Stir fry (or stir-fry) can be used as a noun, for dishes which have been prepared with that method, as in
I cooked vegetable stir-fry yesterday.
I'm cooking up vegetable stir-fry for supper.
Chinese stir fry is also commonly heard, as the term originated in a Chinese cookbook; the Western counterpart to stir-fry is sauté.
To say vegetable stir-fry is to describe a particular dish, i.e. a stir-fry that has been prepared entirely with vegetables, as opposed to a chicken stir-fry or pork stir-fry for example. In contrast, vegetarian stir-fry describes a stir-fry which is vegetarian— unless it is made from vegetarians, I suppose.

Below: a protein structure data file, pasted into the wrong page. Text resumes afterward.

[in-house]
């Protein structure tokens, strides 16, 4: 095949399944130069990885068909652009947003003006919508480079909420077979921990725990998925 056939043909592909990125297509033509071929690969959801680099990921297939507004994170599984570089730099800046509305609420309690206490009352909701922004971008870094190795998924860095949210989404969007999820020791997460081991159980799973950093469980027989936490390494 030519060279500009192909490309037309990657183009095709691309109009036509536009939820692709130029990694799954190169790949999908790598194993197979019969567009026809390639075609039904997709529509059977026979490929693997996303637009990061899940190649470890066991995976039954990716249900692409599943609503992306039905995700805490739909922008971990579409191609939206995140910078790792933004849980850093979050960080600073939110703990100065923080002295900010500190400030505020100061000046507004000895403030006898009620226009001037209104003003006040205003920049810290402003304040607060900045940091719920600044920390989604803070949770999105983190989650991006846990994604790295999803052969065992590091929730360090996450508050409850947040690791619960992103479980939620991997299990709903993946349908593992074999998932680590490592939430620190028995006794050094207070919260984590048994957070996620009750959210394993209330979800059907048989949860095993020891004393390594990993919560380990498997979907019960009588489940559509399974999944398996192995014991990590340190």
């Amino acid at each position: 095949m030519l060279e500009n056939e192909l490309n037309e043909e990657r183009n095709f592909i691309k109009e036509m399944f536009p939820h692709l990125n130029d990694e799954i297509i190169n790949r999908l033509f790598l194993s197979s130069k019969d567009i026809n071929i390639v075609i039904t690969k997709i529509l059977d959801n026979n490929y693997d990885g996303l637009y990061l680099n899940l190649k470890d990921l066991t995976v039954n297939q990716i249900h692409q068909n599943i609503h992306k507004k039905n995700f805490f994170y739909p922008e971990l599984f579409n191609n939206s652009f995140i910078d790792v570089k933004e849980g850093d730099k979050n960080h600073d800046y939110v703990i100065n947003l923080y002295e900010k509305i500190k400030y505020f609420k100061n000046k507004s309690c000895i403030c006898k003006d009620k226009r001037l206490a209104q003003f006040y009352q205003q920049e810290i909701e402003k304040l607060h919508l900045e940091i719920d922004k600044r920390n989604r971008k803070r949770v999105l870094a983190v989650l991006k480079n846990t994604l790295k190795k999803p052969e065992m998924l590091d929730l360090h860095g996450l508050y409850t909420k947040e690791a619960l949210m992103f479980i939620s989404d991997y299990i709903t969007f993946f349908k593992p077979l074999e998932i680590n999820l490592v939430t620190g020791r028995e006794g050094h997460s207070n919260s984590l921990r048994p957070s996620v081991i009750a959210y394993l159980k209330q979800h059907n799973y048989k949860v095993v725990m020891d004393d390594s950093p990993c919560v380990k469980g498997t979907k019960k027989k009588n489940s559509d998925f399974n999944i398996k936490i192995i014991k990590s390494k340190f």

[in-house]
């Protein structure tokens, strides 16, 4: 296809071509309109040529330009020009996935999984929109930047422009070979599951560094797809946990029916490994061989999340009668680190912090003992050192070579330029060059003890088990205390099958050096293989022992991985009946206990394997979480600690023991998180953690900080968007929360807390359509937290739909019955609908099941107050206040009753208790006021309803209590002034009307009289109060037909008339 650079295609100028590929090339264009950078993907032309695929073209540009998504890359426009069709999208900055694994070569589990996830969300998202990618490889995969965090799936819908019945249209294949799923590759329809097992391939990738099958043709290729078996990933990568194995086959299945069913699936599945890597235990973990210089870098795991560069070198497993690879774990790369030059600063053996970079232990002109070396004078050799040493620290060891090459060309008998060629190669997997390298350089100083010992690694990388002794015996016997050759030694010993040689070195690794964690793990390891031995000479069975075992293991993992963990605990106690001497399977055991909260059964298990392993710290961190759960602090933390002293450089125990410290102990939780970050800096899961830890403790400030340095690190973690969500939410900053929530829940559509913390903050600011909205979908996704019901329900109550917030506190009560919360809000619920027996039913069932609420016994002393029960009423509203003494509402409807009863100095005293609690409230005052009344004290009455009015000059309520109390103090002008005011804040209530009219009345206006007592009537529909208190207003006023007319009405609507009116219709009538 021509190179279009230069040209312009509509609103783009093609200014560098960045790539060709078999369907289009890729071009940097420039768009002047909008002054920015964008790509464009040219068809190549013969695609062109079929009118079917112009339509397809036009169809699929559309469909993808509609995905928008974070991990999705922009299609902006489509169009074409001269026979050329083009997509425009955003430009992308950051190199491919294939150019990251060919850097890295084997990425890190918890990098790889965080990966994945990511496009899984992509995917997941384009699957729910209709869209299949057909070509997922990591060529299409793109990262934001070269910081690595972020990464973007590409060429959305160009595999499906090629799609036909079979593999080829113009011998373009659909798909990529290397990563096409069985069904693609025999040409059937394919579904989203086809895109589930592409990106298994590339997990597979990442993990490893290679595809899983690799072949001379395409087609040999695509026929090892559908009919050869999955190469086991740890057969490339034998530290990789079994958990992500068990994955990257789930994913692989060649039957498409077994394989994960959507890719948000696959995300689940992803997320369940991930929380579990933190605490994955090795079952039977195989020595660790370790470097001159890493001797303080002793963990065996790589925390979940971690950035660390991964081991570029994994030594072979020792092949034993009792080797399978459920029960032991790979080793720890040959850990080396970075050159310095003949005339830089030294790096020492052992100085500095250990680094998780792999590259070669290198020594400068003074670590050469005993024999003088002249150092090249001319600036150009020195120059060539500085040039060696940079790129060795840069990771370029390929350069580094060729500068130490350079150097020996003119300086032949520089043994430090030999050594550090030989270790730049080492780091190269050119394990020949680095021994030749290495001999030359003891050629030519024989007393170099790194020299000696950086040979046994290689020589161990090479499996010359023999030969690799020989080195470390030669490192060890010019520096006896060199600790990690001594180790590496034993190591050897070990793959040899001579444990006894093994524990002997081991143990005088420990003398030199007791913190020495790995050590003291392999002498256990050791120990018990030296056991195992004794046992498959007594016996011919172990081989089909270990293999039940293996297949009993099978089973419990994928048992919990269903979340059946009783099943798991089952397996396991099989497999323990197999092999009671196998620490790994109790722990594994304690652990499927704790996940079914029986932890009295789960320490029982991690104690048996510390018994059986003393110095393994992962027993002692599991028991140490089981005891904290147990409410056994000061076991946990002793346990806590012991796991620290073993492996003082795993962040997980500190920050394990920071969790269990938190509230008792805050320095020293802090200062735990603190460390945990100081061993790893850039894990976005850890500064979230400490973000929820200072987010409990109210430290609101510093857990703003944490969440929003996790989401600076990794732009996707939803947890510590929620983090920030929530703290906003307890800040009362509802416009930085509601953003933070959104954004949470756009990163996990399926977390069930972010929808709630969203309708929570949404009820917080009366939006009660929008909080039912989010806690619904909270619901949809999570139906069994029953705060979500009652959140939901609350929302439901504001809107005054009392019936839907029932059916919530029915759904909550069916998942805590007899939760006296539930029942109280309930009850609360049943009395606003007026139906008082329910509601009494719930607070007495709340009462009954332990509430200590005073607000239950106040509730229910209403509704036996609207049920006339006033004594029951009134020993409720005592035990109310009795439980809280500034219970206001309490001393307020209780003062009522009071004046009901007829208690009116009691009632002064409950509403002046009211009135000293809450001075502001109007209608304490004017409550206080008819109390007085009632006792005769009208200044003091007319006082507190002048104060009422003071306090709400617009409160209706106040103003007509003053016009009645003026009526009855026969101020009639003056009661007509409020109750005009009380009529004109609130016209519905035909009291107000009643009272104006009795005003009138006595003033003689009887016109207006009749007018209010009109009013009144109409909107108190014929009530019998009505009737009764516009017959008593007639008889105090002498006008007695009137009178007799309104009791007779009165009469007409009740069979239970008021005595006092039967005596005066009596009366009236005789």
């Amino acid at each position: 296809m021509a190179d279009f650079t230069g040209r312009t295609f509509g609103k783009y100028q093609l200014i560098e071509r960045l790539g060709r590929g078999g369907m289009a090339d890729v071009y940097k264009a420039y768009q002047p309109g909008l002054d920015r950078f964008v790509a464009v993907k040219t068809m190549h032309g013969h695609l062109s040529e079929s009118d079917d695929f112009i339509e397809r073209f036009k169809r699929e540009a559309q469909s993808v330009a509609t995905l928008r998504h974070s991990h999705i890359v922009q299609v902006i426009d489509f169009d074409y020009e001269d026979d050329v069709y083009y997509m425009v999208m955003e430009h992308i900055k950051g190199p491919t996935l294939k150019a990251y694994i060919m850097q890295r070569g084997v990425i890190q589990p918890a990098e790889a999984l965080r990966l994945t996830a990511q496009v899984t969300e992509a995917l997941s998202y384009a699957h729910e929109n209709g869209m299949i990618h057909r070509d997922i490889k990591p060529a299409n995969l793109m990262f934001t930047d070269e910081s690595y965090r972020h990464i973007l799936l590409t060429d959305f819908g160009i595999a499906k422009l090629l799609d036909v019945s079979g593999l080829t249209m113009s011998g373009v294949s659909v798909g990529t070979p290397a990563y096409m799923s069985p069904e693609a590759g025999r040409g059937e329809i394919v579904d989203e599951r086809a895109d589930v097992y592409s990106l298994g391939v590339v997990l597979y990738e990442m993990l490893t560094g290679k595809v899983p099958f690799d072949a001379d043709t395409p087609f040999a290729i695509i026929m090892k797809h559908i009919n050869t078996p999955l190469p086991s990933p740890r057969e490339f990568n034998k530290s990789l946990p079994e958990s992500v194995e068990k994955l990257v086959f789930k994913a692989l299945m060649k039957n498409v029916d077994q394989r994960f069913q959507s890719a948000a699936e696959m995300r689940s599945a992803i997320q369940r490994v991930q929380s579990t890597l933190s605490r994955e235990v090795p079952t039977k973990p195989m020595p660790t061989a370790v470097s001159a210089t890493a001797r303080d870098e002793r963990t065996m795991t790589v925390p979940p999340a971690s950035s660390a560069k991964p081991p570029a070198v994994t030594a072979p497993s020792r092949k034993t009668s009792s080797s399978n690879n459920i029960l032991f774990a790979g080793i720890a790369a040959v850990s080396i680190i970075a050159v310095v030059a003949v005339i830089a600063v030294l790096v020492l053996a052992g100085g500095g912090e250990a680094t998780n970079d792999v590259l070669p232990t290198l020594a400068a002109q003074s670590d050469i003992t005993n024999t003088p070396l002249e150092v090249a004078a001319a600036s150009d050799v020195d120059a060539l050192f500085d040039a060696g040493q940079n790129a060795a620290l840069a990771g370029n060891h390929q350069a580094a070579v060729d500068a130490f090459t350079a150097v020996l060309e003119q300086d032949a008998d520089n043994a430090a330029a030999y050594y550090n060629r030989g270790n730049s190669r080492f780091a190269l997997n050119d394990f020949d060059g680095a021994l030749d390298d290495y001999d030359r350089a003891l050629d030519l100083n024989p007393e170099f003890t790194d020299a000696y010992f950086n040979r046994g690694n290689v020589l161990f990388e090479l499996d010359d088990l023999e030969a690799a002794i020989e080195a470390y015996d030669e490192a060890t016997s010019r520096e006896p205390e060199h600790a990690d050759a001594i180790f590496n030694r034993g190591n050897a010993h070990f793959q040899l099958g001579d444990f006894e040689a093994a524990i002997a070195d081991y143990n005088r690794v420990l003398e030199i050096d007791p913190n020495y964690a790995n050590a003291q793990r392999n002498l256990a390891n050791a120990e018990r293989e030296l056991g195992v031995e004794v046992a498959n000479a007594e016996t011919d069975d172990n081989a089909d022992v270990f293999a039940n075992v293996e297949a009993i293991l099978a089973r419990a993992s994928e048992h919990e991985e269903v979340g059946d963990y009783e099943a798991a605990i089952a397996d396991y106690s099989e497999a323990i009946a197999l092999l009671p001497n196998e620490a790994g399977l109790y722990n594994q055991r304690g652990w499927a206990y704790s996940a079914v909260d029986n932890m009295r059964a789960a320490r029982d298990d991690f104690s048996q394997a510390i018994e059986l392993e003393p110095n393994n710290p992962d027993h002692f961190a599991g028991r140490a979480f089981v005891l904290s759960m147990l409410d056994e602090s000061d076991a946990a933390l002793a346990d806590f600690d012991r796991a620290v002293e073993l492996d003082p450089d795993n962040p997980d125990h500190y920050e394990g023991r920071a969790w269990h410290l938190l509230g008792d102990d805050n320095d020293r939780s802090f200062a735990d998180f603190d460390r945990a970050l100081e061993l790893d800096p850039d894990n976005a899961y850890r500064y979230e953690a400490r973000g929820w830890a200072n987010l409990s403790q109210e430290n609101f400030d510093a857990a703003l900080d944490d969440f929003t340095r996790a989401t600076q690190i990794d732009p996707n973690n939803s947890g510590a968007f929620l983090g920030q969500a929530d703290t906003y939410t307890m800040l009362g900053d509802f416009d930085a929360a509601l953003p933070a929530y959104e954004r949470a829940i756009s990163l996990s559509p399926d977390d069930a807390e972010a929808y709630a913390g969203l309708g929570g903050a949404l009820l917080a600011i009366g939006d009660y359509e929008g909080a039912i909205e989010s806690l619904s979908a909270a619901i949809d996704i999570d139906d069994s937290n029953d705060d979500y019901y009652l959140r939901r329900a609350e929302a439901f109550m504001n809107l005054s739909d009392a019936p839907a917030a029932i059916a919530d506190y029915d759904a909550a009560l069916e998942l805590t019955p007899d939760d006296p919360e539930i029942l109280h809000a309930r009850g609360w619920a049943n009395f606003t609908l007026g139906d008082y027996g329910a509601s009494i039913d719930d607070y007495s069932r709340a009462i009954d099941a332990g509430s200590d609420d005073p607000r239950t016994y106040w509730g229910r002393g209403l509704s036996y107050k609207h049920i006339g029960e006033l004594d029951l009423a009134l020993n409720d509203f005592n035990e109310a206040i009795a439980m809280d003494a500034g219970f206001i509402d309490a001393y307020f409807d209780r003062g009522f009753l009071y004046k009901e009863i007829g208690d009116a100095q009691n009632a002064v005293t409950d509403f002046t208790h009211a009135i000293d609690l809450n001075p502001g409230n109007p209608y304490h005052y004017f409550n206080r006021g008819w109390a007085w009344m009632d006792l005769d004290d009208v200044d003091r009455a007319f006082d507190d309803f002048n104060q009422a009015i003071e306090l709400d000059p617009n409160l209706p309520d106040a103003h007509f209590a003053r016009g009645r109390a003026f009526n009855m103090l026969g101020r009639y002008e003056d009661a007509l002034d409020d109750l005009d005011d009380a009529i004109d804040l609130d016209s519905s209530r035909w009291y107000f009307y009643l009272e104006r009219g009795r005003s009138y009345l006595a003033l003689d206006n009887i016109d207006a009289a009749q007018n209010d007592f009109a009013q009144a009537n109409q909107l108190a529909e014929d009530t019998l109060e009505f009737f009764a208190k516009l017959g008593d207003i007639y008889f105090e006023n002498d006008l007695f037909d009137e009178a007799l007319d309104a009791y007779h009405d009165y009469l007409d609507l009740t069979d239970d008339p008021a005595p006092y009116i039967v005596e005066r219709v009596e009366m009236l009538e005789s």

When cooking for themselves, I don't think most people would refer to any dish as a combination, unless citing the title of a particular recipe. That term is associated with discounted options at inexpensive restaurants and fast food joints.
Stir fry can also be used as a compound verb, which you can use as you have proposed.
He stir-fries vegetables and tofu for supper every day.
I'm stir-frying the vegetables so they'll be crispy.
You can also use its past participle (adjectival) form to describe food that has been so prepared.
She prepared stir-fried vegetables yesterday.
You made stir-fried vegetables again?